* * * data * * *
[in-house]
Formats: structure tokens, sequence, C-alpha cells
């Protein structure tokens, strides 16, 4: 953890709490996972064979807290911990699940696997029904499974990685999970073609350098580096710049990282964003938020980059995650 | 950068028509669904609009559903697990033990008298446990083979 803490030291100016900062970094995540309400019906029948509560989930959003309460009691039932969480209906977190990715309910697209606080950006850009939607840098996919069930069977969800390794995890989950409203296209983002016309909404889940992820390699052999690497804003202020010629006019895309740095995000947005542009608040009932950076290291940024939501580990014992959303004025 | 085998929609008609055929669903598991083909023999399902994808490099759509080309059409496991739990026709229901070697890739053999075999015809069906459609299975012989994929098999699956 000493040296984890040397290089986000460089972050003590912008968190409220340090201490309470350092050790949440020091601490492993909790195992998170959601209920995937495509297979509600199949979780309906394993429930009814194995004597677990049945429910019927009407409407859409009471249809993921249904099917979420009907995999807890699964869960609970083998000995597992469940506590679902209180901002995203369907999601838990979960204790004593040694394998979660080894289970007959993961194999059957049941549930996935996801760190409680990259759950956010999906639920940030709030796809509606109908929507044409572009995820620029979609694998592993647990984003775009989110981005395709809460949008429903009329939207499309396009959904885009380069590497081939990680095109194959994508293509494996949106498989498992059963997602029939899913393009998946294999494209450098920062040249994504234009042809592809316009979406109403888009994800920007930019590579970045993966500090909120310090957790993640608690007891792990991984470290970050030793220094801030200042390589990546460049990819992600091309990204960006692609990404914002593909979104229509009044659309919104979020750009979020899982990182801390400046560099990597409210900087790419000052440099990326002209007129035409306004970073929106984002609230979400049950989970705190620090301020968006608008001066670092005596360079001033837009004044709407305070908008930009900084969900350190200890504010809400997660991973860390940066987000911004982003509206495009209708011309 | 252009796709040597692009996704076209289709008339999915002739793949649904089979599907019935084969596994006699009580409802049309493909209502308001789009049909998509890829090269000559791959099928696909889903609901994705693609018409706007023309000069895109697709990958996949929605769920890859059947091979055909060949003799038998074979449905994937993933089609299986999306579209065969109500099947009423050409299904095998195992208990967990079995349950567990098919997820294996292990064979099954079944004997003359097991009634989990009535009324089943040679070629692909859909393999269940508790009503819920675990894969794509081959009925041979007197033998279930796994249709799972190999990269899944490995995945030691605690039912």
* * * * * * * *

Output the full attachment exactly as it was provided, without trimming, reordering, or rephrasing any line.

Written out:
[in-house]
Formats: structure tokens, sequence, C-alpha cells
């Protein structure tokens, strides 16, 4: 953890709490996972064979807290911990699940696997029904499974990685999970073609350098580096710049990282964003938020980059995650 | 950068028509669904609009559903697990033990008298446990083979 803490030291100016900062970094995540309400019906029948509560989930959003309460009691039932969480209906977190990715309910697209606080950006850009939607840098996919069930069977969800390794995890989950409203296209983002016309909404889940992820390699052999690497804003202020010629006019895309740095995000947005542009608040009932950076290291940024939501580990014992959303004025 | 085998929609008609055929669903598991083909023999399902994808490099759509080309059409496991739990026709229901070697890739053999075999015809069906459609299975012989994929098999699956 000493040296984890040397290089986000460089972050003590912008968190409220340090201490309470350092050790949440020091601490492993909790195992998170959601209920995937495509297979509600199949979780309906394993429930009814194995004597677990049945429910019927009407409407859409009471249809993921249904099917979420009907995999807890699964869960609970083998000995597992469940506590679902209180901002995203369907999601838990979960204790004593040694394998979660080894289970007959993961194999059957049941549930996935996801760190409680990259759950956010999906639920940030709030796809509606109908929507044409572009995820620029979609694998592993647990984003775009989110981005395709809460949008429903009329939207499309396009959904885009380069590497081939990680095109194959994508293509494996949106498989498992059963997602029939899913393009998946294999494209450098920062040249994504234009042809592809316009979406109403888009994800920007930019590579970045993966500090909120310090957790993640608690007891792990991984470290970050030793220094801030200042390589990546460049990819992600091309990204960006692609990404914002593909979104229509009044659309919104979020750009979020899982990182801390400046560099990597409210900087790419000052440099990326002209007129035409306004970073929106984002609230979400049950989970705190620090301020968006608008001066670092005596360079001033837009004044709407305070908008930009900084969900350190200890504010809400997660991973860390940066987000911004982003509206495009209708011309 | 252009796709040597692009996704076209289709008339999915002739793949649904089979599907019935084969596994006699009580409802049309493909209502308001789009049909998509890829090269000559791959099928696909889903609901994705693609018409706007023309000069895109697709990958996949929605769920890859059947091979055909060949003799038998074979449905994937993933089609299986999306579209065969109500099947009423050409299904095998195992208990967990079995349950567990098919997820294996292990064979099954079944004997003359097991009634989990009535009324089943040679070629692909859909393999269940508790009503819920675990894969794509081959009925041979007197033998279930796994249709799972190999990269899944490995995945030691605690039912």